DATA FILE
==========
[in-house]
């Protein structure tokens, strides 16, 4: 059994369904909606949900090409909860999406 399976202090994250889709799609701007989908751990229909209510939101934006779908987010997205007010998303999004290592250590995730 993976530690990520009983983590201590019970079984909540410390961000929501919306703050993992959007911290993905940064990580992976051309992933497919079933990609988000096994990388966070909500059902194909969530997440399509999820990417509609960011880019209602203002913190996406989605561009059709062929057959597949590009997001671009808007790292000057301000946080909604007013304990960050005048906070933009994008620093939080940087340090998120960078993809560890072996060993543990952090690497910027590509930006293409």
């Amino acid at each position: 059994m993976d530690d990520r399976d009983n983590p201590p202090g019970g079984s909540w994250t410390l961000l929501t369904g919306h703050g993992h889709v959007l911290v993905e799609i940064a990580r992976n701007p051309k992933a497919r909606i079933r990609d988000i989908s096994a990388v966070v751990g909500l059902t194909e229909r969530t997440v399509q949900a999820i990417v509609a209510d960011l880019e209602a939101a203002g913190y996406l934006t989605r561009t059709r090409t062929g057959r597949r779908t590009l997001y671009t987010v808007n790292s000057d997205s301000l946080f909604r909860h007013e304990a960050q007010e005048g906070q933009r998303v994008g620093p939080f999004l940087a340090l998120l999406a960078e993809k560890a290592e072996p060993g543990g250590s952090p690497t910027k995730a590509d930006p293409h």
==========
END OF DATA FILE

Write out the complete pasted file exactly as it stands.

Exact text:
[in-house]
């Protein structure tokens, strides 16, 4: 059994369904909606949900090409909860999406 399976202090994250889709799609701007989908751990229909209510939101934006779908987010997205007010998303999004290592250590995730 993976530690990520009983983590201590019970079984909540410390961000929501919306703050993992959007911290993905940064990580992976051309992933497919079933990609988000096994990388966070909500059902194909969530997440399509999820990417509609960011880019209602203002913190996406989605561009059709062929057959597949590009997001671009808007790292000057301000946080909604007013304990960050005048906070933009994008620093939080940087340090998120960078993809560890072996060993543990952090690497910027590509930006293409």
């Amino acid at each position: 059994m993976d530690d990520r399976d009983n983590p201590p202090g019970g079984s909540w994250t410390l961000l929501t369904g919306h703050g993992h889709v959007l911290v993905e799609i940064a990580r992976n701007p051309k992933a497919r909606i079933r990609d988000i989908s096994a990388v966070v751990g909500l059902t194909e229909r969530t997440v399509q949900a999820i990417v509609a209510d960011l880019e209602a939101a203002g913190y996406l934006t989605r561009t059709r090409t062929g057959r597949r779908t590009l997001y671009t987010v808007n790292s000057d997205s301000l946080f909604r909860h007013e304990a960050q007010e005048g906070q933009r998303v994008g620093p939080f999004l940087a340090l998120l999406a960078e993809k560890a290592e072996p060993g543990g250590s952090p690497t910027k995730a590509d930006p293409h």